Safety checks were apparently lax, and he was allowed to adjust his own gear. His helmet strap was unfastened, his  oxygen mask unattached, his visor was up, and his seat  harness was loose.

On takeoff, the pilot and passenger were subjected to 4 Gs. Leveling off around 2,500 feet, that dropped to negative 0.6 Gs, a feeling of weightlessness. At that point, said a translated version of the report, “the insufficiently strapped and totally surprised passenger” grabbed for the nearest handle — which turned out to activate the ejector seat.

He landed in a field near the German border with only minor injuries.  Here is the full story.

James Person’s Hawaii bleg

Could you please recommend or ask your readers’ recommendations for books about Hawaiian history and culture? I am visiting the state for the first time and like to approach my travels with a deeper understanding as you exemplify in your MR travel posts. Thank you for your time and help and especially for MR and Conversations!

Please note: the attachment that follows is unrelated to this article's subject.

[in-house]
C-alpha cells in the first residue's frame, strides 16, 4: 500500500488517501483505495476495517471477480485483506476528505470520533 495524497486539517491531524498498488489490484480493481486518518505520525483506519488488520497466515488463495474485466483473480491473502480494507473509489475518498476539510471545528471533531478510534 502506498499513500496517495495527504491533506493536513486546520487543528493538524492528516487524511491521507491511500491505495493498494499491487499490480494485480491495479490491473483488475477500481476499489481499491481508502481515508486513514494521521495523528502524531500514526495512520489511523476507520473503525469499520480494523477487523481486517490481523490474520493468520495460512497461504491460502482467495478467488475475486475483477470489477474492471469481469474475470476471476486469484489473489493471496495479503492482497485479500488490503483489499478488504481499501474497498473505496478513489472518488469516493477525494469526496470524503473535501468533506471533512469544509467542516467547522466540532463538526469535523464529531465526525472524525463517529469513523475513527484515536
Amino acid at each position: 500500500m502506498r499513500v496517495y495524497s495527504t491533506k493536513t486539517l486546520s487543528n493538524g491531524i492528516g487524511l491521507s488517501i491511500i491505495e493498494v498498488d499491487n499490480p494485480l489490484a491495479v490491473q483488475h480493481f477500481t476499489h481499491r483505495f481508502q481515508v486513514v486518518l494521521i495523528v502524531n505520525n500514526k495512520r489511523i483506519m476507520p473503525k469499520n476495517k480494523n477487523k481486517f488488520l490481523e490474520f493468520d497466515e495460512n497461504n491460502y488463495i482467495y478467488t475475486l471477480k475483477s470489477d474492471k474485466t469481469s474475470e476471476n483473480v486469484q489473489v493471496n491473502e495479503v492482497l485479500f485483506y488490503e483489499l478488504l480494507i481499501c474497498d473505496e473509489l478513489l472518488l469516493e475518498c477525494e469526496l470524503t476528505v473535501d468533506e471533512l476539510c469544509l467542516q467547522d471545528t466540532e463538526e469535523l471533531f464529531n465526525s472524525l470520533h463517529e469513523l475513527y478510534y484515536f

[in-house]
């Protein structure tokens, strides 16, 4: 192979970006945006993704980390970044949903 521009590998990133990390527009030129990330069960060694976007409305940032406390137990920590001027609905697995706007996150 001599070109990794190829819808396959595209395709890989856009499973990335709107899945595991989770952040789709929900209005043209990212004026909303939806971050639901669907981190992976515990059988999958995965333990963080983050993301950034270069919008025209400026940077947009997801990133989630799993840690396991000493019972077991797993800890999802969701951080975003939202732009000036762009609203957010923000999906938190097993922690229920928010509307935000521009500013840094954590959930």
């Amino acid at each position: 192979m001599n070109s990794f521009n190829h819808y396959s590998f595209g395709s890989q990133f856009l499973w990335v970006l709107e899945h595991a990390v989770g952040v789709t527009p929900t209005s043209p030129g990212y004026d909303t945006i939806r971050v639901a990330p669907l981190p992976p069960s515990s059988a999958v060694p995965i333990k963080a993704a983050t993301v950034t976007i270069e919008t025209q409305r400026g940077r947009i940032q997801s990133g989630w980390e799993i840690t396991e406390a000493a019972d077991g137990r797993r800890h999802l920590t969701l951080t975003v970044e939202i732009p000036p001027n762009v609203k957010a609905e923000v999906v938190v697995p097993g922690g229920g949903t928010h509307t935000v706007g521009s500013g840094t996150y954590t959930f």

Your assistance for James would be much appreciated!

Emergent Ventures winners, eighteenth cohort

Zvi Mowshowitz, TheZvi, New York City, to develop his career as idea generator and public intellectual.

Nadia Eghbal, Miami, to study and write on philanthropy for tech and crypto wealth.

Henry Oliver, London, to write a book on talent and late bloomers.  Substack here.

Geffen Avrahan, Bay Area, founder at Skyline Celestial, an earlier winner, omitted from an early list by mistake, apologies Geffen!

Subaita Rahman of Scarborough, Ontario, to enable a one-year visiting student appointment at Church Labs at Harvard University.

Gareth Black, Dublin, to start YIMBY Dublin.

Pradyumna Shyama Prasad, blog and podcast, Singapore.  Here is his substack newsletter, here is his podcast about both economics and history.

Ulkar Aghayeva, New York City, Azerbaijani music and bioscience.

Steven Lu, Seattle, to create GenesisFund, a new project for nurturing talent, and general career development.

Ashley Lin, University of Pennsylvania gap year, Center for Effective Altruism, for general career development and to learn talent search in China, India, Russia.